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What's the difference between backscatter machines and millimeter wave scanners?

        Science | Devices

Privacy and Safety Concerns of Advanced Imaging Technology

And now we come to the most controversial and hotly debated topic regarding whole-body scanners: their safety. The question about safety comes down to whether a scanner uses ionizing radiation or not. Ionizing radiation has enough energy to remove electrons from atoms and therefore alter the structure of biological molecules, such as proteins and nucleic acids. X-rays are a form of ionizing radiation; radio waves, visible light and microwaves aren't.

Backscatter machines use X-rays, so the question then becomes one of intensity and duration. The manufacturers of the scanners insist that a single scan exposes a person to minuscule levels of radiation. In fact, a Rapiscan executive has said, "You would have to go through [a backscatter] scanner 1,000 times to equate to one medical X-ray. You get twice as much radiation when eating a banana than when going through the scanner" [source: Paur].

But other studies have come to more troubling conclusions. One, from the Marquette University College of Engineering, found that backscatter X-rays do penetrate the skin and strike deeper tissues. In a second study, researchers from the Columbia University Medical Center estimated that 1 billion backscatter scans per year would lead to 100 radiation-induced cancers in the future.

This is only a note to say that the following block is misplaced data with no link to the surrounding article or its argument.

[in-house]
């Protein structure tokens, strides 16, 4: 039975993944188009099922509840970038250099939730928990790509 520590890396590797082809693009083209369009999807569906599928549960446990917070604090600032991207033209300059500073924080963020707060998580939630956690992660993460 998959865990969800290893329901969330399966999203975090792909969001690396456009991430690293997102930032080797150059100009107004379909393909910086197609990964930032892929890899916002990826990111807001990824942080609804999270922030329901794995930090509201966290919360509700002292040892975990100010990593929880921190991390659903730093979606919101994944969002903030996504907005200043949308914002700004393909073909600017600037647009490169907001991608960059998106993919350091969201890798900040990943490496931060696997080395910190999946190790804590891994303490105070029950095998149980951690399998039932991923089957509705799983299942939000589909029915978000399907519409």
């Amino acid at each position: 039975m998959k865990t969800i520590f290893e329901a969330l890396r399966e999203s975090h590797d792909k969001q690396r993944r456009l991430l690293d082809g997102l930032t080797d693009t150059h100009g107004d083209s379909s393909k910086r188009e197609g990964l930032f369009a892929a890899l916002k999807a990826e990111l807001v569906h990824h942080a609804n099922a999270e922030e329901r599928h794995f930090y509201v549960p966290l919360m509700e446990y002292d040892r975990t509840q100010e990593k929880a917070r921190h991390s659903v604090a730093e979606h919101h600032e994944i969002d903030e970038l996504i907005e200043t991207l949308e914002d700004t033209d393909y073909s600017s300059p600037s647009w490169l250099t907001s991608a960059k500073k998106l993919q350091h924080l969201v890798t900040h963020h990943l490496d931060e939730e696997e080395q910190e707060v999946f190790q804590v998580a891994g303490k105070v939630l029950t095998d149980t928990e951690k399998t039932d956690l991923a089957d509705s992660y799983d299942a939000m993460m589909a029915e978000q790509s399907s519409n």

Millimeter wave scanners don't carry these risks because they use non-ionizing radiation. To date, no known safety issues have been found with this type of scanner.

Here's another biggie: privacy. Both types of scanners are capable of producing images that reveal intimate details about travelers. With that said, the TSA has gone to great lengths to protect the privacy of those being scanned. The software of backscatter machines, for example, includes a privacy algorithm to blur genitalia and faces while highlighting potential threats.

Most (but not all) millimeter wave machines use automated target recognition (ATR) software that renders every subject as a generic outline, with suspicious areas highlighted. And if it doesn't detect anything suspicious in a scan, it displays the word "OK" with no image at all. For scanners without ATR software, the security operator viewing the resulting image sits at a remote location and communicates wirelessly with the agent operating the machine.

Supposedly, neither type of machine is capable of storing images -- each image is deleted automatically as soon as the security team completes its inspection -- but there have been reports of U.S. marshals in Florida downloading and storing thousands of images [source: McCullagh].

That's it. That's all we have. You may now consider yourself an expert on advanced imaging technology machines.

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